One-eighth of the whole population were colored slaves, not distributed generally over the Union, but localized in the southern part of it. These slaves constituted a peculiar and powerful interest. All knew that this interest was somehow the cause of the war. To strengthen, perpetuate, and extend this interest was the object for which the insurgents would rend the Union even by war, while the Government claimed no right to do more than to restrict the territorial enlargement of it. Neither party expected for the war the magnitude or the duration which it has already attained. Neither anticipated that the cause of the conflict might cease with or even before the conflict itself should cease. Each looked for an easier triumph, and a result less fundamental and astounding. Both read the same Bible and pray to the same God, and each invokes His aid against the other. It may seem strange that any men should dare to ask a just God’s assistance in wringing their bread from the sweat of other men’s faces, but let us judge not, that we be not judged. The prayers of both could not be answered. That of neither has been answered fully. The Almighty has His own purposes. “Woe unto the world because of offenses; for it must needs be that offenses come, but woe to that man by whom the offense cometh.” If we shall suppose that American slavery is one of those offenses which, in the providence of God, must needs come, but which, having continued through His appointed time, He now wills to remove, and that He gives to both North and South this terrible war as the woe due to those by whom the offense came, shall we discern therein any departure from those divine attributes which the believers in a living God always ascribe to Him? Fondly do we hope, fervently do we pray, that this mighty scourge of war may speedily pass away. Yet, if God wills that it continue until all the wealth piled by the bondsman’s two hundred and fifty years of unrequited toil shall be sunk, and until every drop of blood drawn with the lash shall be paid by another drawn with the sword, as was said three thousand years ago, so still it must be said “the judgments of the Lord are true and righteous altogether.”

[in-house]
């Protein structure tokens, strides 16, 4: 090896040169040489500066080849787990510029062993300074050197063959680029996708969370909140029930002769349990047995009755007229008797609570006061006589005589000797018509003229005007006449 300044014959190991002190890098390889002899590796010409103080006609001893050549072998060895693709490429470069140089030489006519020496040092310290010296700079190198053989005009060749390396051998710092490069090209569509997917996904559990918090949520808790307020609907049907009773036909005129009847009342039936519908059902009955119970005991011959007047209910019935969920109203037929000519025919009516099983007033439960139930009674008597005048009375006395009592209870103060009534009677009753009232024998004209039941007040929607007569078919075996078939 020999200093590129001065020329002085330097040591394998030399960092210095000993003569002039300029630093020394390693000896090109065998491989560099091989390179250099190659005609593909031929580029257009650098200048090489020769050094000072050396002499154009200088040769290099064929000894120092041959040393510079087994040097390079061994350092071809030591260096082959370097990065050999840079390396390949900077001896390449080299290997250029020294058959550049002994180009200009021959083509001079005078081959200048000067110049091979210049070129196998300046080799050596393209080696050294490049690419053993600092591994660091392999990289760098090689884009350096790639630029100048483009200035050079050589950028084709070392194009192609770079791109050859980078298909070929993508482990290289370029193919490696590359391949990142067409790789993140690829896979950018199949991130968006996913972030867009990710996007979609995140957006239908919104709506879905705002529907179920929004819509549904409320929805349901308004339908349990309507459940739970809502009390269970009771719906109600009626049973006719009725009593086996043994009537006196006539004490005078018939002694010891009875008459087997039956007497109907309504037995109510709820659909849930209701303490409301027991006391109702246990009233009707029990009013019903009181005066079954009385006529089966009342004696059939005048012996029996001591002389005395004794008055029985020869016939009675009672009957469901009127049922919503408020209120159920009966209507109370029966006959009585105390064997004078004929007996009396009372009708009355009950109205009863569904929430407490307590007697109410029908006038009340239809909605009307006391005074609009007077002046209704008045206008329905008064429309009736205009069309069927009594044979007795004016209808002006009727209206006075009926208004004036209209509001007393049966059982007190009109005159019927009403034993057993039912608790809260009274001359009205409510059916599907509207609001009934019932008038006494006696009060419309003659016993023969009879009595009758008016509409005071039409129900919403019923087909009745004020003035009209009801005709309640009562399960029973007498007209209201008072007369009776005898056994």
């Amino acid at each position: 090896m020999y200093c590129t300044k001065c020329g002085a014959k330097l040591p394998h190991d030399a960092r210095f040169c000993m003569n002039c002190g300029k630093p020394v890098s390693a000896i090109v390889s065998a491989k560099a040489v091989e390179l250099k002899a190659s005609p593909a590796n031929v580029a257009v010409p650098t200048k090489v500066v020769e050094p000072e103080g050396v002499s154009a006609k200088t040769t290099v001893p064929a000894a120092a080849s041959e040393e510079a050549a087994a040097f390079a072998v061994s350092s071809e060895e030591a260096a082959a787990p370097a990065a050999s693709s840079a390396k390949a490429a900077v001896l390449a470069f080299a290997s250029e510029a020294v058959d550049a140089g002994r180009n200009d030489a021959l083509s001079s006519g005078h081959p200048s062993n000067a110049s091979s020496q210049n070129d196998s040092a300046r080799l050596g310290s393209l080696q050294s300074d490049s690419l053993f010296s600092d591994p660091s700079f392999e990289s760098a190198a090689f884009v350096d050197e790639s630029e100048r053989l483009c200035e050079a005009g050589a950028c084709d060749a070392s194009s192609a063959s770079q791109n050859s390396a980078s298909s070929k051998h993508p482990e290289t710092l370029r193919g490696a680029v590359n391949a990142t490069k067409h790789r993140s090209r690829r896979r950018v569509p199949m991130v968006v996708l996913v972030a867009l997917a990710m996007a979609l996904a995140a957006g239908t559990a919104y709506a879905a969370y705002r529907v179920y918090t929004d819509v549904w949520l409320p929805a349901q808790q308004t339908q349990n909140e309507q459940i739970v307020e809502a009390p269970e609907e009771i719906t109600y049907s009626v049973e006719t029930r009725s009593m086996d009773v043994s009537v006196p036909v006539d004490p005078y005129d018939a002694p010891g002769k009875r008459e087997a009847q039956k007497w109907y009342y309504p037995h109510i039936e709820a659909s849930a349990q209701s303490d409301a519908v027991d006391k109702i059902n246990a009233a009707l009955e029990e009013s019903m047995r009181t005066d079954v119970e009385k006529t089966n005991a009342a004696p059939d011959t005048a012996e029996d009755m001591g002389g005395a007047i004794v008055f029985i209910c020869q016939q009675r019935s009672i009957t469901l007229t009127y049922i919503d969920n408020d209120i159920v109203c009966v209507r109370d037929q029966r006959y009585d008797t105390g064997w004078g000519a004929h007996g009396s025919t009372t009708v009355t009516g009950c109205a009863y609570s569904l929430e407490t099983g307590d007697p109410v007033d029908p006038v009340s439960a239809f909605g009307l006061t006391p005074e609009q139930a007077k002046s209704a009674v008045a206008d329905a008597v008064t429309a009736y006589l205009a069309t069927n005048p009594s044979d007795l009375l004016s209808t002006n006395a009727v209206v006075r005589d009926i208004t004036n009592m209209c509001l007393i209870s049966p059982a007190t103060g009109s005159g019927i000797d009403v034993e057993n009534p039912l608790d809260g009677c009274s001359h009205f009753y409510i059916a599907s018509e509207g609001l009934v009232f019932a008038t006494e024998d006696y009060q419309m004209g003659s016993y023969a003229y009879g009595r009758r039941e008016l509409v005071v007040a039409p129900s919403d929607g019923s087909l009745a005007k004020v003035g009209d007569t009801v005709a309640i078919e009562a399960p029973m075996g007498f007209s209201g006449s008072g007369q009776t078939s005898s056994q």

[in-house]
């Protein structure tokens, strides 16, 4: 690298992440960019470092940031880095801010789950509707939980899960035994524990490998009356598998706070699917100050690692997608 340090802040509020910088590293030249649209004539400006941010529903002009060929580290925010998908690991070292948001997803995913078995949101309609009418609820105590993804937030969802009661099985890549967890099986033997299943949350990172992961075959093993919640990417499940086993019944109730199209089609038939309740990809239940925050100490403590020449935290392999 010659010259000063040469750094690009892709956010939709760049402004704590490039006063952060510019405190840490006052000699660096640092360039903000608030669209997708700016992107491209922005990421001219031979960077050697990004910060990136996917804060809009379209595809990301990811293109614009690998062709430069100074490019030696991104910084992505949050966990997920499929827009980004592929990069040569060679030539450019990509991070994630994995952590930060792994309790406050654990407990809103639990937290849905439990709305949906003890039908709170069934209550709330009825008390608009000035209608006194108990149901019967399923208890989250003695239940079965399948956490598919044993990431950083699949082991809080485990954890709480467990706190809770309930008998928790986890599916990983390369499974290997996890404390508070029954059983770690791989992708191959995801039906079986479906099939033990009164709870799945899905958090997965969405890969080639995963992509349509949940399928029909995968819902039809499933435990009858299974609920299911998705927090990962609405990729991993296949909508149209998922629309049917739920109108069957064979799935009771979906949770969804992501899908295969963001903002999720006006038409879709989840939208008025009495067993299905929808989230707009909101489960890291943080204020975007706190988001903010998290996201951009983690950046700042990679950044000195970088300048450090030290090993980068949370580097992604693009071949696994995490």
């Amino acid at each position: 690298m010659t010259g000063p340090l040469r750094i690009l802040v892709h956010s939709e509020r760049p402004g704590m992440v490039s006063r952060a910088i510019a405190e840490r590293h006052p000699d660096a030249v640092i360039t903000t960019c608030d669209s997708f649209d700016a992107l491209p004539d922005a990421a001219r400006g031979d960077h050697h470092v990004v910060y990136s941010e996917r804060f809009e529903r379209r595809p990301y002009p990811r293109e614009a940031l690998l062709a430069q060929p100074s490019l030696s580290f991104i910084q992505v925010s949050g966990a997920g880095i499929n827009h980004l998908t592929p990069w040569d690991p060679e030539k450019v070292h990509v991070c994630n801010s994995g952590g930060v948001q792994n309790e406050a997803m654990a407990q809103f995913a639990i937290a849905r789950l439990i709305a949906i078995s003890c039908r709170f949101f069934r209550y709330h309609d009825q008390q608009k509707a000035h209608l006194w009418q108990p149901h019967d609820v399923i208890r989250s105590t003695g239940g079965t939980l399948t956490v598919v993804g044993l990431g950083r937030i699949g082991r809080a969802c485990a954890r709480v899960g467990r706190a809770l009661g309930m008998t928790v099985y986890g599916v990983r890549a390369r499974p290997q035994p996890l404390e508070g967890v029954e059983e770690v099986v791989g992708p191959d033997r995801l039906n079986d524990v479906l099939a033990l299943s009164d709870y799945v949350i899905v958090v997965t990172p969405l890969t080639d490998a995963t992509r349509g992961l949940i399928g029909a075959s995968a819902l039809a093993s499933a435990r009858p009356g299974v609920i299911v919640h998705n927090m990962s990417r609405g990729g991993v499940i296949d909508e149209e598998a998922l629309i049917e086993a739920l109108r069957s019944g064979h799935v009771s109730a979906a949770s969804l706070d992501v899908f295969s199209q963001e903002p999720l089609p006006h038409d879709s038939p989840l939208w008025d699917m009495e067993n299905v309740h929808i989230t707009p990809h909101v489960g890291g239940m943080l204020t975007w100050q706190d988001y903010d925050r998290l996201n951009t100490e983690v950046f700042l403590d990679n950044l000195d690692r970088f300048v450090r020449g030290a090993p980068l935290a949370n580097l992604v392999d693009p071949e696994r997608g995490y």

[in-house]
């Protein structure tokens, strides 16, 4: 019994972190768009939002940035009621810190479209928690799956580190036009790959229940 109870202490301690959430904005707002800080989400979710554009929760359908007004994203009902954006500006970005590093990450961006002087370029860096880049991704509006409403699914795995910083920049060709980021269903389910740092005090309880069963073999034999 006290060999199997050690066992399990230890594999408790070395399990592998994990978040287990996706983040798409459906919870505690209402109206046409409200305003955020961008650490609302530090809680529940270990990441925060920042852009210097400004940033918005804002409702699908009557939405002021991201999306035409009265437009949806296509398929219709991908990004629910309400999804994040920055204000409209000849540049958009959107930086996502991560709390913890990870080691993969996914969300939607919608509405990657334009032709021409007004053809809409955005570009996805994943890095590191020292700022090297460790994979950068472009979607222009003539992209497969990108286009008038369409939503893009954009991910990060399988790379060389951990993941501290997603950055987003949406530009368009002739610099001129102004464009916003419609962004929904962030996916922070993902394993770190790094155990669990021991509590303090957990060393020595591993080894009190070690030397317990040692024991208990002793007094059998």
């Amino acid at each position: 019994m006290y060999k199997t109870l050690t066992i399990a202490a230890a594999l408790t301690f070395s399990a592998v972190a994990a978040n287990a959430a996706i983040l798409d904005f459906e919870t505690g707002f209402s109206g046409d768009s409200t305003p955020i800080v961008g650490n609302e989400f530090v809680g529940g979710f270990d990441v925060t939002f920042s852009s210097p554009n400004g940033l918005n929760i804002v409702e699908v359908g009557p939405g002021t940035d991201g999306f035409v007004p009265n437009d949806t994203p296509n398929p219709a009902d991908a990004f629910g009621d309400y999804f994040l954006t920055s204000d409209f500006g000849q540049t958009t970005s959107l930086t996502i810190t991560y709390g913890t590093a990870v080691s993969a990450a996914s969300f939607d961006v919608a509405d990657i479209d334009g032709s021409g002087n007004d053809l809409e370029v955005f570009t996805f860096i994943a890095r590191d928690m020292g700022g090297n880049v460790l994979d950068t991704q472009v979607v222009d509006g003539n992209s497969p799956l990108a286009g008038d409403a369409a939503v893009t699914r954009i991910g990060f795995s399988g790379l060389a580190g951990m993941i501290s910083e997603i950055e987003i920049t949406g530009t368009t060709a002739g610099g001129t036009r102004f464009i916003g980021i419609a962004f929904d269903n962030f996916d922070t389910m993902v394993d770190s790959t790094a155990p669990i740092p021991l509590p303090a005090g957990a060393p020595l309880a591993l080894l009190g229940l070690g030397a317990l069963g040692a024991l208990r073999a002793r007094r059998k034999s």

Free Thinking – Fighting Capitalism from Within

Posted by Cila Warncke

I just finished Peter Chapman’s excellent expose Jungle Capitalists about ruthless banana baron United Fruit Corporation which ran Central America as its private fiefdom for most of a century – casually killing off unruly workers, uncooperative heads of state, uncharted jungle and anything else that got in its way. It got me thinking about the antidote to brute free market economics. Given that we live in an anxiety-riddled, security obsessed, paranoid late-capitalist society there are limited alternatives. You can’t drop out and live off the land anymore unless you’re rich enough to buy the land in the first place, and our high-tech culture makes it difficult to live a private life. It isn’t easy to shape your own existence, given the physical, legal and ideological constraints on personal freedom. There are people, however, who take on the challenge and look for creative ways to address the ever-present imperative to pay the rent while doing something that is personally meaningful and socially beneficial. These unsung freedom fighters fuck with the system by surviving within it while doing what they want to do – and by using their skills in constructive, cooperative ways. In a perfect world, it’s what everyone would do.